|The above view appeared in "Brick Church Memorial," distributed during the last sermon at the church on May 25, 1856 (copyright expired)|
It was the Episcopalians who held sway among the religious sects in New York City in the 18th century. And they gave the Presbyterians had a hard go of it for a while. By 1706 a handful of English, Scottish, Irish and French Presbyterian families were assembling in a private house to conduct services. That year the Rev. Francis Makemie was arrested when the Governor charged that his preaching was illegal. Although Makemie was acquitted, the authorities continued to pressure the Presbyterians and it would be a full decade before a full-time minister would settle in.
In 1716 a regular Presbyterian church was formed under Scottish-born Rev. James Anderson. For three years the congregants assembled in City Hall; then in 1719 they built their first real church on Wall Street. By 1766 the Presbyterians had outgrown the small building and the cornerstone for a second church was laid. The once-shunned congregation now chose what decades later The New York Times would call “the finest piece of property the city owned” and obtained a perpetual lease. The church was charged a ground rent of $200 per year—about $5,500 today—for the oddly-shaped plot bounded by Nassau and Beekman Streets and Park Row.
They then turned to architect John McComb, Sr. to design the new church. McComb would go on to design other important structures like the President’s House in 1790; but it was his son, John McComb, Jr. who would be most remembered for his brilliant Federal-style buildings like City Hall.
McComb produced a chaste Georgian brick-and-stone structure in keeping with the English vogue of the day. Completed on New Year’s Day in 1768, it was similar to St. Paul’s Chapel, which was just being completed as the new cornerstone of the Presbyterian church was laid. Its multi-tiered steeple rose high above the roofs of the surrounding homes and a plain wooden picket fence enclosed the large churchyard. The nearly-unadorned interior reflected the Protestant disdain for ostentation.
|The interior was chaste and relatively unadorned -- "Brick Church Memorial" May 1856 (copyright expired)|
The original church was not abandoned; rather the congregation split into the two houses of worship, continuing under the single Presbyterian operation. The new church was known as The Brick Church. Dr. John Rodgers was brought in as the Brick Church’s first pastor.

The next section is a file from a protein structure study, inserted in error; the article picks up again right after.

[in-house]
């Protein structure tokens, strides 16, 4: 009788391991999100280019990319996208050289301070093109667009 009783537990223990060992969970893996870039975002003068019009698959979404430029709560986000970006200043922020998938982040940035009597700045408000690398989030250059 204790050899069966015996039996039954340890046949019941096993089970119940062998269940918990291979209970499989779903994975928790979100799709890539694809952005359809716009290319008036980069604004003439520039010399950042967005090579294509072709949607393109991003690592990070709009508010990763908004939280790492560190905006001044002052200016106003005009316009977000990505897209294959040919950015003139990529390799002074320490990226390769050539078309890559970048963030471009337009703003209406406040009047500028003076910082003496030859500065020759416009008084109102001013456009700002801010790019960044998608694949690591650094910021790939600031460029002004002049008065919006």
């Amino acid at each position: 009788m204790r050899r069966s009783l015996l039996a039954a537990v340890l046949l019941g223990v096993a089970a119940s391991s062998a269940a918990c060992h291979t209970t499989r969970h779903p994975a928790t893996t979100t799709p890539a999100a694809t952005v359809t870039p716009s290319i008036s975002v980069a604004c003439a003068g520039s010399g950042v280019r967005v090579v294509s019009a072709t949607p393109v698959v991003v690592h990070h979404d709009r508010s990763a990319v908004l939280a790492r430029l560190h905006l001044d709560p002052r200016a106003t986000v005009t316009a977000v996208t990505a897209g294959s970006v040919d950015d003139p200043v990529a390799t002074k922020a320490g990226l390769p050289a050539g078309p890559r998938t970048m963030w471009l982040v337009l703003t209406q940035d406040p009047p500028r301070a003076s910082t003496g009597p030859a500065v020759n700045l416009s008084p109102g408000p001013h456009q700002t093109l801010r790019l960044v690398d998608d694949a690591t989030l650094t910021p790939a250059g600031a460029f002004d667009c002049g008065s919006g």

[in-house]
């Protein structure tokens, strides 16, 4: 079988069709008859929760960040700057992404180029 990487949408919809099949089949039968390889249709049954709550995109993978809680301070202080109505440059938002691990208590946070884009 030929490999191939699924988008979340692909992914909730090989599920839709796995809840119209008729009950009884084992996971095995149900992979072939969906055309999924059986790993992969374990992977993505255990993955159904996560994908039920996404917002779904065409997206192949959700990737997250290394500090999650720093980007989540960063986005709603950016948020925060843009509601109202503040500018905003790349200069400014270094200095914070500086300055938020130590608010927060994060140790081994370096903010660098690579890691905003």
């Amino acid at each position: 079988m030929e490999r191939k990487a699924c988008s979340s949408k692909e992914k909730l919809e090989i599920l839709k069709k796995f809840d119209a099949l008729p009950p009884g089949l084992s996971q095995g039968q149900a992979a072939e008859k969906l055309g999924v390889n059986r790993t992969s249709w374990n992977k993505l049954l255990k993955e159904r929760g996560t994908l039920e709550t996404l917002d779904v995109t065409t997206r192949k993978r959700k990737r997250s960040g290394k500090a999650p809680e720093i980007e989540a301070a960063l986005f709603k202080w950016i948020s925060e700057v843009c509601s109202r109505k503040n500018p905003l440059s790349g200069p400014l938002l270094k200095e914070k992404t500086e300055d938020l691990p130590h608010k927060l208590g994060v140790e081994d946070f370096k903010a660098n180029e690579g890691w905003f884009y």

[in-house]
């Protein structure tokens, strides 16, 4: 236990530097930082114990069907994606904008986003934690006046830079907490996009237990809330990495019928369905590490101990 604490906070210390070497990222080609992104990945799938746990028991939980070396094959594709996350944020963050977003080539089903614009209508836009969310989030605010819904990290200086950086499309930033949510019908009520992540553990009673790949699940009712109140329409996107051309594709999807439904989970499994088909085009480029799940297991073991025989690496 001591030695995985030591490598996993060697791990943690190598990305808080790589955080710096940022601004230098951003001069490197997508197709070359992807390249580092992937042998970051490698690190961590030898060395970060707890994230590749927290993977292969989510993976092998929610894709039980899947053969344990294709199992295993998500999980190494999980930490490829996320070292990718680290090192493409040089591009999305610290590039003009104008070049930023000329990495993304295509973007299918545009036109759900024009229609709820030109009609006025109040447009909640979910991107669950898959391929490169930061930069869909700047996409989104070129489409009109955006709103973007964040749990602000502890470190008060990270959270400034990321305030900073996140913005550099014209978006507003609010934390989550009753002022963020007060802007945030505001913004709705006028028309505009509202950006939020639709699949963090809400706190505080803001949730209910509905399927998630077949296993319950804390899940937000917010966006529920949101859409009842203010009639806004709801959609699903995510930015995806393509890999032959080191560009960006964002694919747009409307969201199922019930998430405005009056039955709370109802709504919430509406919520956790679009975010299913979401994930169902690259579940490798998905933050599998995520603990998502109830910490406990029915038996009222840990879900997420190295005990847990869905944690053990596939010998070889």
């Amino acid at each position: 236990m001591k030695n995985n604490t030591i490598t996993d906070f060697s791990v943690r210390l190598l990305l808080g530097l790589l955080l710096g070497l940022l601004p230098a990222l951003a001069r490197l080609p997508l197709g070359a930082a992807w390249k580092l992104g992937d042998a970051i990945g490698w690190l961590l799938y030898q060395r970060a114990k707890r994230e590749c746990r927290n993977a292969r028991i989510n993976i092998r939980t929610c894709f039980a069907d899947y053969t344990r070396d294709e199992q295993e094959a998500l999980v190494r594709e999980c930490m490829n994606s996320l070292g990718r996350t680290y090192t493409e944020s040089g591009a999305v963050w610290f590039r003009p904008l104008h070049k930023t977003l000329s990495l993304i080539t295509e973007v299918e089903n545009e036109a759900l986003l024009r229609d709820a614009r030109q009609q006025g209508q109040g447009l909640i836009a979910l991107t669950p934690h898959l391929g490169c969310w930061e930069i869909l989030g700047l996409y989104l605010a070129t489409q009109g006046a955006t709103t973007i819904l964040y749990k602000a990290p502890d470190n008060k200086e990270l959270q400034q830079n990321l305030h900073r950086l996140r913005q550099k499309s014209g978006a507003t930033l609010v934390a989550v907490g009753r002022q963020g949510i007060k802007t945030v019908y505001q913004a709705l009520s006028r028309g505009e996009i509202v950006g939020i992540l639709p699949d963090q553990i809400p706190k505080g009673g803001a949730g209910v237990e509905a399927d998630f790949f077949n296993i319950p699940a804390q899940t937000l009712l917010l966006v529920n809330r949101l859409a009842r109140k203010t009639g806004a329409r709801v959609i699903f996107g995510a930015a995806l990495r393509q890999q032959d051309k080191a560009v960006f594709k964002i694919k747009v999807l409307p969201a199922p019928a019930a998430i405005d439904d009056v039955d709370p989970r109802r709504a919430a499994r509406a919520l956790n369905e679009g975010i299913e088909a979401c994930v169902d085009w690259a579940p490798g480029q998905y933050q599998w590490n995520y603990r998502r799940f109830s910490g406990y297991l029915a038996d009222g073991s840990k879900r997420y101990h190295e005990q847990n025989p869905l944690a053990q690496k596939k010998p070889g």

The dapper Dr. Rodgers was given a fine parsonage at No. 7 Nassau Street. Over a century later The New York Times would remark that he lived “in a fine style” and wore clothes that “were invariably neat, elegant, and spotless.” Washington Irving described him “with his buzz wig, silver-mounted cane, well-polished shoes, and silver buckles.” Rodgers was not merely a fashion plate, however. He was influential in city affairs, elevated the church by attracting erudite congregants, and was, as The Times said “delightful socially.”
And then came the war.
During the British occupation of New York City, both of the Presbyterian churches were taken over. The Wall Street church was used as a barracks and the Brick Church was turned into a hospital. The interior was gutted and left “in ruins” as a later minister would recall. The elegant parsonage was burned to the ground.
With the war’s end, the one-time animosity of the Episcopalian Church had long abated and Trinity Church offered St. George’s and St. Paul’s Chapels to the Presbyterians for worship until the damaged churches could be restored. On June 1784, after considerable expense, the Brick Church reopened and Dr. Rodgers was back in the pulpit.
|This romantic engraving was produced three years after the Brick Church (left) was destroyed -- NYPL Collection|
By 1809 the operation of the two churches as a single body became cumbersome and the congregants agreed to a separation. A year later it became necessary for the Brick Church to find a replacement for Dr. Rodgers after four decades in the pulpit. “Brick Church Memorial,” written in 1856, recalled that “The age and infirmities of Dr. Rodgers had released him from all duty, and the great object of the church now was to secure the services of a stated pastor.”
Finding a new pastor would not be easy. The congregation was in turmoil, dissatisfied with the split of the two churches. The “Memorial” noted “There were divisions among them arising from the separation…from ancient feuds, personal animosity, and political excitement.” Several ministers were offered the position but they politely declined. The trustees finally found, in June 1810, young Gardiner Spring who had just graduated from the Andover Theological Seminary. Like Rodgers, Spring would be here for a very long time.
Spring nearly lost his ministry and his church the following year. On a Sunday morning in May 1811, while the congregation worshiped, a fire broke out in a waterfront warehouse three blocks away. A burning cinder was carried on the spring breezes to be dropped onto the wooden steeple. There it smoldered, then caught fire. Before long the steeple was burning.